tacit protection which was actual immunity ;
brazen-faced women openly solicited on the
streets ; slot-machines operating such gambling
games as faro and three card monte were in
operation at almost every corner ; hundreds of
"speakeasies" were without molestation ;
bribery was practiced at the polls, in councils ;
the moral tone of the city was notoriously bad.
and young men in great numbers were falling
into the pitfalls set for them almost everywhere.



Determined to strike at the fountain head —
the jury system and city councils — they pro-
cured from New York a number of detectives
who found little difficulty in obtaining incrim-
inating evidence against nineteen coimcilmen.
The}' were prosecuted, and only escaped con-
dign^ punishment by resigning their offices,
signing an agreement not to aspire to public
office for a period of five years, and each paving
to the IMuncipal League the sum of two hun-
dred dollars. This fund was by the League
turned over to certain deserving charities.
During this crusade, (which involved incessant
labor, considerable expense, and no little per-
sonal danger on the part of the efficient agent,
Robert Wilson, within a year an entire change
had taken place in the general morals of the
city. More than two hundred and fifty cases
of Sunday and other illegal liquor selling were
prosecuted, resulting in many convictions, and
practically ridding the city of this form of vio-
lation of law. Gambling of every description
was broken up ; the number of dram shops was
reduced to a minimum, and those conducted with
all the orderliness possible.

When, during the investigations which re-
sulted in these praiseworthy achievements, Mr.
Sturges came to realize, among other evils,
the inefficient if not corrupt system of select-
ing jurymen, he resolved to correct as far as
possible that fundamental defect in our court
system. He announced himself as a candidate
for jury commissioner, was overwhelmingly
elected and performed the duties of the office
during his term of three years. The improve-
ment in the character of the jurymen developed
(luring his term of service was most marked.
Men charged with the most important business
interests gave up their time willingly and
served as jurymen in both civil and criminal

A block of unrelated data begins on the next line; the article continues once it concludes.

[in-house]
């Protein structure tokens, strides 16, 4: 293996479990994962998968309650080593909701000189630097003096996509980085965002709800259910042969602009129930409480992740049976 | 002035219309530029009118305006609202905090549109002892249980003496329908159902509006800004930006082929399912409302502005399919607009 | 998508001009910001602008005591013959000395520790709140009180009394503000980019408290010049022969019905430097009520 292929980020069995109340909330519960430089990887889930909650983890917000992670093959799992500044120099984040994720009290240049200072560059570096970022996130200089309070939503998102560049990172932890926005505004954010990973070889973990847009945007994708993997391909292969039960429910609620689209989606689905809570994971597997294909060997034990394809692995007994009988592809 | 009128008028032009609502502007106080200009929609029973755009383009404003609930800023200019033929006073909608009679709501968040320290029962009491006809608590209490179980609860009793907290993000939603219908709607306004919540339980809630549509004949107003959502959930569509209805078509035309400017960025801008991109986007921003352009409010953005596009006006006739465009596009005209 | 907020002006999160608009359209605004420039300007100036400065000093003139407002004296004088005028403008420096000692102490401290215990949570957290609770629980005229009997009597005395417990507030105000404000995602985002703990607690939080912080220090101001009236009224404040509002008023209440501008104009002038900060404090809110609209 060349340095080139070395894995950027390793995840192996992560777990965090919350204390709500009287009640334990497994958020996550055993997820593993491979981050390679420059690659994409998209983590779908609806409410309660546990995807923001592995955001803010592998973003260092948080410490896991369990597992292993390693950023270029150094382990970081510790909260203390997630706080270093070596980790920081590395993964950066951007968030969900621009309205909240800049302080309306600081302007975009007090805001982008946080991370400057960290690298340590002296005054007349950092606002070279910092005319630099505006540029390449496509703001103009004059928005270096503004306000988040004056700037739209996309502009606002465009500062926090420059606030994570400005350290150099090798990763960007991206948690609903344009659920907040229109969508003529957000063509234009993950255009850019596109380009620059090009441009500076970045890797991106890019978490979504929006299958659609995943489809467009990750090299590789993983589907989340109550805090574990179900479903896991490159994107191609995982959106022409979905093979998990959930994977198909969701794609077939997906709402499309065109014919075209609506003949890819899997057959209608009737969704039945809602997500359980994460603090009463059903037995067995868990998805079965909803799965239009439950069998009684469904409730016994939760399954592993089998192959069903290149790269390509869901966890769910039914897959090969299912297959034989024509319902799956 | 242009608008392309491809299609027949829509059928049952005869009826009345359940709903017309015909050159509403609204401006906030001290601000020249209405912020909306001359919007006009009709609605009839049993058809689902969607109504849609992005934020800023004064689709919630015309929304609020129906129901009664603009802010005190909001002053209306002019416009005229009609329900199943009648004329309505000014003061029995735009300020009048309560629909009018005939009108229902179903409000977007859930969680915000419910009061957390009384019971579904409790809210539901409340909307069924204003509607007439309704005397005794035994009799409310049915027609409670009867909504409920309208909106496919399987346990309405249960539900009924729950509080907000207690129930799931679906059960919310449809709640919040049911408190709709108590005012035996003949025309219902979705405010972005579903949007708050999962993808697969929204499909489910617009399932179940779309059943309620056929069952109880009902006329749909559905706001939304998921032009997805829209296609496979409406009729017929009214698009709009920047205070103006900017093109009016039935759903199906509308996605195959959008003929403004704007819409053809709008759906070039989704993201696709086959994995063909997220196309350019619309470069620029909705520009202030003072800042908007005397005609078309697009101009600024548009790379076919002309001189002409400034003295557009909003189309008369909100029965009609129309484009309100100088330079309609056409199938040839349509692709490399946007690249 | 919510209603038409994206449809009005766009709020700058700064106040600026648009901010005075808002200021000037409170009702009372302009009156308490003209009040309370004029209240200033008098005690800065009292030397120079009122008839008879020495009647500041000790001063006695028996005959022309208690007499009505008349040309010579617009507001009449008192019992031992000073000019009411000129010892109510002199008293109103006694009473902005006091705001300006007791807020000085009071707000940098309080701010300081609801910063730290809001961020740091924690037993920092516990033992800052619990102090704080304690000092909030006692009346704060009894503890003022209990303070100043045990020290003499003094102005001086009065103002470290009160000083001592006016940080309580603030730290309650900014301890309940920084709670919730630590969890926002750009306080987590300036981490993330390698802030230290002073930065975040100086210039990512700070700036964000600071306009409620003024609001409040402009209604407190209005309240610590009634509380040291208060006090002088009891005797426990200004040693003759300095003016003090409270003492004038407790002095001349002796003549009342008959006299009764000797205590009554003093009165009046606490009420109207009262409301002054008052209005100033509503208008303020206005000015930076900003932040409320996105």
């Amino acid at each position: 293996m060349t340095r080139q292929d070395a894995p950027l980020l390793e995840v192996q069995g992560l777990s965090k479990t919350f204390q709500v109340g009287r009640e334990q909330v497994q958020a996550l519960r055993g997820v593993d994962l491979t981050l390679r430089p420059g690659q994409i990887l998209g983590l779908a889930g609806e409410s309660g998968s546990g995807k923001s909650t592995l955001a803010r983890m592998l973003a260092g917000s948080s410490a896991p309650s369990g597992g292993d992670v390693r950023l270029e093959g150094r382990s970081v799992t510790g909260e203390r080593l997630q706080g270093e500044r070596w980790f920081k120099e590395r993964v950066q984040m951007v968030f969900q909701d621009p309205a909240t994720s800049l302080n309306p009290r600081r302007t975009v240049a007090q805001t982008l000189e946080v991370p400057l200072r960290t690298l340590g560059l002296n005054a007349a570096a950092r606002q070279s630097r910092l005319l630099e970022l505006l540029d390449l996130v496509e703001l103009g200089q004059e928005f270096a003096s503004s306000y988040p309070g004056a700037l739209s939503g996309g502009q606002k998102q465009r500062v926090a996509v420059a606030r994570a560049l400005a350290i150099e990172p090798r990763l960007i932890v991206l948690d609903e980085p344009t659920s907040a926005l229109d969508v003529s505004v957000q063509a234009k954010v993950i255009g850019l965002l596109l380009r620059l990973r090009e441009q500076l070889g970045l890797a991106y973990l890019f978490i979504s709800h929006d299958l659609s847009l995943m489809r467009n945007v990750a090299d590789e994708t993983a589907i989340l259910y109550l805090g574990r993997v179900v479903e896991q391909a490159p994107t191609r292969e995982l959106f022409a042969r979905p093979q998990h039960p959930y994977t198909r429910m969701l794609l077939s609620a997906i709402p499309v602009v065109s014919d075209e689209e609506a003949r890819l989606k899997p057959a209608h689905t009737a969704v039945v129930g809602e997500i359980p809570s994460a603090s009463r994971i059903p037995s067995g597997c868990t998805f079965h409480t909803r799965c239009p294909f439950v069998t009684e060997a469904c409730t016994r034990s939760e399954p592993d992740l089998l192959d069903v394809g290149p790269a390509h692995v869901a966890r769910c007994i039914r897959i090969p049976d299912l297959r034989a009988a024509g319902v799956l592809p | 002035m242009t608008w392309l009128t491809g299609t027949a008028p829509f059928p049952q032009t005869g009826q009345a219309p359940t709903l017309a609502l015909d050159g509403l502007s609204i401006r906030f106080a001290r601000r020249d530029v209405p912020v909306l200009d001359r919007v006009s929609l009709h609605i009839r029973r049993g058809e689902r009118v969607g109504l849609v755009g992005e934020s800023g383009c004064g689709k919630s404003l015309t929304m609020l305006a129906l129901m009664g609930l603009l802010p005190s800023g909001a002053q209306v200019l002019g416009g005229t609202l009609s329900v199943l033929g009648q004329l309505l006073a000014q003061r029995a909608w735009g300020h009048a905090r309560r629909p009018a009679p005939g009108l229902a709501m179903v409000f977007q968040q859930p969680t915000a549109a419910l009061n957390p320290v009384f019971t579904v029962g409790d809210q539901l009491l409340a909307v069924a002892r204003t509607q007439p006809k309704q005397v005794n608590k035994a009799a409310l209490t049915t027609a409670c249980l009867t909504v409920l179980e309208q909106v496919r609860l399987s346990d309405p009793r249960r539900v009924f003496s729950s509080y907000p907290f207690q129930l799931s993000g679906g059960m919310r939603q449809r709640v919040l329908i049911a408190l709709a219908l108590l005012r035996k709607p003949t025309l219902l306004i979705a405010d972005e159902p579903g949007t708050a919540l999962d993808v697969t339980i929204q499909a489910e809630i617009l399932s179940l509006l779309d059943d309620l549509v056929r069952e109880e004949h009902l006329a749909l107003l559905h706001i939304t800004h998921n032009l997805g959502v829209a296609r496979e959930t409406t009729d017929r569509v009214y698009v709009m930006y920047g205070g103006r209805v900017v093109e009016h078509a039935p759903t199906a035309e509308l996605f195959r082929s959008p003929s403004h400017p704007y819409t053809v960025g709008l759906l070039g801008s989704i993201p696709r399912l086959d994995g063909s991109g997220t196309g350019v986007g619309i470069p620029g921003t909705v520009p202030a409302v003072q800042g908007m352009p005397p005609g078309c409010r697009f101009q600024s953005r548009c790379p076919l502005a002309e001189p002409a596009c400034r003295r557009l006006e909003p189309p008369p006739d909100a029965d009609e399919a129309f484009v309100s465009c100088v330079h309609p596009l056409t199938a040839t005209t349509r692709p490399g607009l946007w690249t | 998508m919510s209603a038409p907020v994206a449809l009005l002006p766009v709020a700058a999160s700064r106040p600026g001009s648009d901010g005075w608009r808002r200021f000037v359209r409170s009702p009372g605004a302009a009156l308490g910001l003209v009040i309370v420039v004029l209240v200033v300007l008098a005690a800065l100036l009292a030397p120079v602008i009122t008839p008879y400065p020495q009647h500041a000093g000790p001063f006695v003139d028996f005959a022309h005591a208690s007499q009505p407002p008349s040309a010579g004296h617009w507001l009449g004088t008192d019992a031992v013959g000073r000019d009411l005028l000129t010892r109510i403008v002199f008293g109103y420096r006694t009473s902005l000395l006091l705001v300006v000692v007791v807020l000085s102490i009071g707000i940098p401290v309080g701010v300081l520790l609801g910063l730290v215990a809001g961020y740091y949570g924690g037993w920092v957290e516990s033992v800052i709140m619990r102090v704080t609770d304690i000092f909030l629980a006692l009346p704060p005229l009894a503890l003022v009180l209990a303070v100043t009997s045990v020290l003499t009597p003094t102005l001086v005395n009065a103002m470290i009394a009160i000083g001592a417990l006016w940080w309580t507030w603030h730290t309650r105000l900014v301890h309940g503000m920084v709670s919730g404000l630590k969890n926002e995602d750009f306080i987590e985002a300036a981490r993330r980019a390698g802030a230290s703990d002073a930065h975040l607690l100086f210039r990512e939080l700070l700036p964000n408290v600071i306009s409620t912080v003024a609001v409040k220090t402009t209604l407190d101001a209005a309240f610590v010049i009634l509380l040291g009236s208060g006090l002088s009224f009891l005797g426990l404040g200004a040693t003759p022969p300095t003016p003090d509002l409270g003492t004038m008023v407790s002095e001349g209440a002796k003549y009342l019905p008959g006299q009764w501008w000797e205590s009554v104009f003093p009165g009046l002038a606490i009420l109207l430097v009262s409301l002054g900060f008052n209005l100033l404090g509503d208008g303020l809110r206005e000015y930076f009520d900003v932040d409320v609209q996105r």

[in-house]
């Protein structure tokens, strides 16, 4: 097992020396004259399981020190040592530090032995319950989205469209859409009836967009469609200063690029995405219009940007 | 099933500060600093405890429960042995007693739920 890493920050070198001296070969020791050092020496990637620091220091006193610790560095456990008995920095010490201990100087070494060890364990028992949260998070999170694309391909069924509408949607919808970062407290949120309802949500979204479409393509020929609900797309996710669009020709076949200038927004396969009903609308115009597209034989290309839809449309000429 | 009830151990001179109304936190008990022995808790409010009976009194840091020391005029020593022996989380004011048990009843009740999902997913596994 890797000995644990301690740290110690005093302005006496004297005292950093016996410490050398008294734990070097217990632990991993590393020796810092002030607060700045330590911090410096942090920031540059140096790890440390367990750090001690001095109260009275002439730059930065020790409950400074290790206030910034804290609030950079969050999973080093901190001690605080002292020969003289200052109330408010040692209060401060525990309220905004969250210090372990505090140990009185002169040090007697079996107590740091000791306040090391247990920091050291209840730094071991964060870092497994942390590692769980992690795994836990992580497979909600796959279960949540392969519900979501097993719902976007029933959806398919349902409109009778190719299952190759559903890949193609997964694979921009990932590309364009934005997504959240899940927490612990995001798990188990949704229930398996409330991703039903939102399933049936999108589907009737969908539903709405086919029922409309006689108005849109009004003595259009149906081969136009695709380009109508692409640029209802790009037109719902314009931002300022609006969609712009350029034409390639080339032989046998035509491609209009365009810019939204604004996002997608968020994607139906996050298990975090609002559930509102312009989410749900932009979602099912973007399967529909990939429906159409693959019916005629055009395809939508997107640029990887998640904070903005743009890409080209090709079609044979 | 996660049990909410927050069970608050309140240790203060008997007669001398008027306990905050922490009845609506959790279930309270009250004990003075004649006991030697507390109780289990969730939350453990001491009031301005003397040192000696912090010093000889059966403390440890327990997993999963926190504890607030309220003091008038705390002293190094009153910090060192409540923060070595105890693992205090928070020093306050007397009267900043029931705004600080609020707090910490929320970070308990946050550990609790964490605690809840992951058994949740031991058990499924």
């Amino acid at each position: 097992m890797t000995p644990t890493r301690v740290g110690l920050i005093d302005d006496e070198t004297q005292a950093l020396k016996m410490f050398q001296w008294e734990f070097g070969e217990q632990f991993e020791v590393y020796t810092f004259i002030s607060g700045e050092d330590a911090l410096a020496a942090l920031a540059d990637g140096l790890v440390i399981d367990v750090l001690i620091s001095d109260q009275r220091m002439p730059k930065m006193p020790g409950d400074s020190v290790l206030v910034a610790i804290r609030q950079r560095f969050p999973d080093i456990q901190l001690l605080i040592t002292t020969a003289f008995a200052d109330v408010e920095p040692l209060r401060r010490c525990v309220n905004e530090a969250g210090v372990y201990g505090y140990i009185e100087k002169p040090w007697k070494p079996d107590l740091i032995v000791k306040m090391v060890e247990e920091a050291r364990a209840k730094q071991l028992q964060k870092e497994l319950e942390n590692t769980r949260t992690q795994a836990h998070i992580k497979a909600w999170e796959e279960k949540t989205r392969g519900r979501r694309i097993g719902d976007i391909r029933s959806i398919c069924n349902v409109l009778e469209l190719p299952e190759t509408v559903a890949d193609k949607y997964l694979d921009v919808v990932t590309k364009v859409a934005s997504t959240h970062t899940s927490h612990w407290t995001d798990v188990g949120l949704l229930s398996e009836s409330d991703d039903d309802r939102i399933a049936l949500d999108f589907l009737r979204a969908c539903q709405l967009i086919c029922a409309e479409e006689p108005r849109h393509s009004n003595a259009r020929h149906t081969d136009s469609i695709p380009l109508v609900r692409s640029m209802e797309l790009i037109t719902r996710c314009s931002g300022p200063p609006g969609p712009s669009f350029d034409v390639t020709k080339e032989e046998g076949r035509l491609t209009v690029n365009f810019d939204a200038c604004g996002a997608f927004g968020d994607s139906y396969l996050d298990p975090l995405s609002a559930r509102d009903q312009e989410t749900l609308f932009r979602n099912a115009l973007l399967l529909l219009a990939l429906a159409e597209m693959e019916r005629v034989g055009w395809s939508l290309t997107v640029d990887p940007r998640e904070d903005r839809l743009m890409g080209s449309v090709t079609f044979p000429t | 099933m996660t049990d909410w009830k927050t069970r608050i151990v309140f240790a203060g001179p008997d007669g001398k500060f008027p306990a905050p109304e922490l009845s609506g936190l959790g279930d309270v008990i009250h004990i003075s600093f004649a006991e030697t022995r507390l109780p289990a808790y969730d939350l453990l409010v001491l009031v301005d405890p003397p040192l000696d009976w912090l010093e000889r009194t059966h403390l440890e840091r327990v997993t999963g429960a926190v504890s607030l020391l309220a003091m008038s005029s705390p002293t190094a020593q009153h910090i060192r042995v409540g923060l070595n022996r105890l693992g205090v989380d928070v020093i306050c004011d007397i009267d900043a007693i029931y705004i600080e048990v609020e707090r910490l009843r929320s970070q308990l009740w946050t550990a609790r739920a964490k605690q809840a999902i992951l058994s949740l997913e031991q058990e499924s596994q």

trials. The improvement thus begun has con-
tiued to the present time. The League has
also closed all houses of ill-fame, and driven the
greater number of their inmates away. .\s a
result of the work of the League, the citv of
Scranton has been elevated from a low plane
of morality, comparable cnly to that of some
of the frontier towns of a quarter of a centurv
ago, to undisputed rank among the verv best
conducted Eastern cities, in point of all that
makes for salutary social conditions. A cir-
cumstance connected with the crusade against
Sunday liquor sellers has been noted by out-
siiide newspapers as being especially remark-
able. A number of licensed liquor dealers

(some of whom had undoubtedb,- been guilty
of oflfences against the Sunday laws), joined in
raising a fund of $5000 to be used by the
I^eague in prosecuting future violators. As
the League refused to touch the money except
as from time to time required for the above
purpose, the fund was placed in the hands of
Hon. E. N. Willard and Mr. Sturges, to be
paid over as needed.

This civic contest for Ijetter conditions was
the third in which Mr. Sturges has been the
leader since he came to Scranton in 1869.
For conspicuous public service in earlier years,
and along similar lines, the citizens of Scran-
ton, in 1877, presented him with a handsome
silver service. The subject of this sketch has
found time, notwithstanding his active life, to
inform himself as to conditions in other
countries. He has twice gone around the
world, paying especial attention to missionary
and kindred work, in which he has always been
greatly interested. He is a member of both the
Palesiine and the Egyptian Exploration So-
cieties, having visited those countries several
time>. and is a close student of all that con-
cerns the rapidly changing conditions in the

Mr. Sturges married Miss Marion Sander-
son, a daughter of Hon. George Sanderson, and
of this union were born three children : Clar-
ence; George, who married Miss Helen Saxe,
of Scranton ; and Nanna, who resides at home.
The sons are associated with their father in

WHTJAM T. SMITH. Seldom in a life-
time does an individual raise to himself, with-
out ambition, and as a result solely of high
moral purpose, such splendid monuments in
perfection of personal character and works of
enduring benefit to his fellow-men, as were
left by \\'illiani Tallman Smith, and his mem-
ory is one of the most ennobling possessions

Online LibraryHorace Edwin HaydenGenealogical and family history of the Wyoming and Lackawanna Valleys, Pennsylvania; (Volume 2) → online text (page 25 of 130)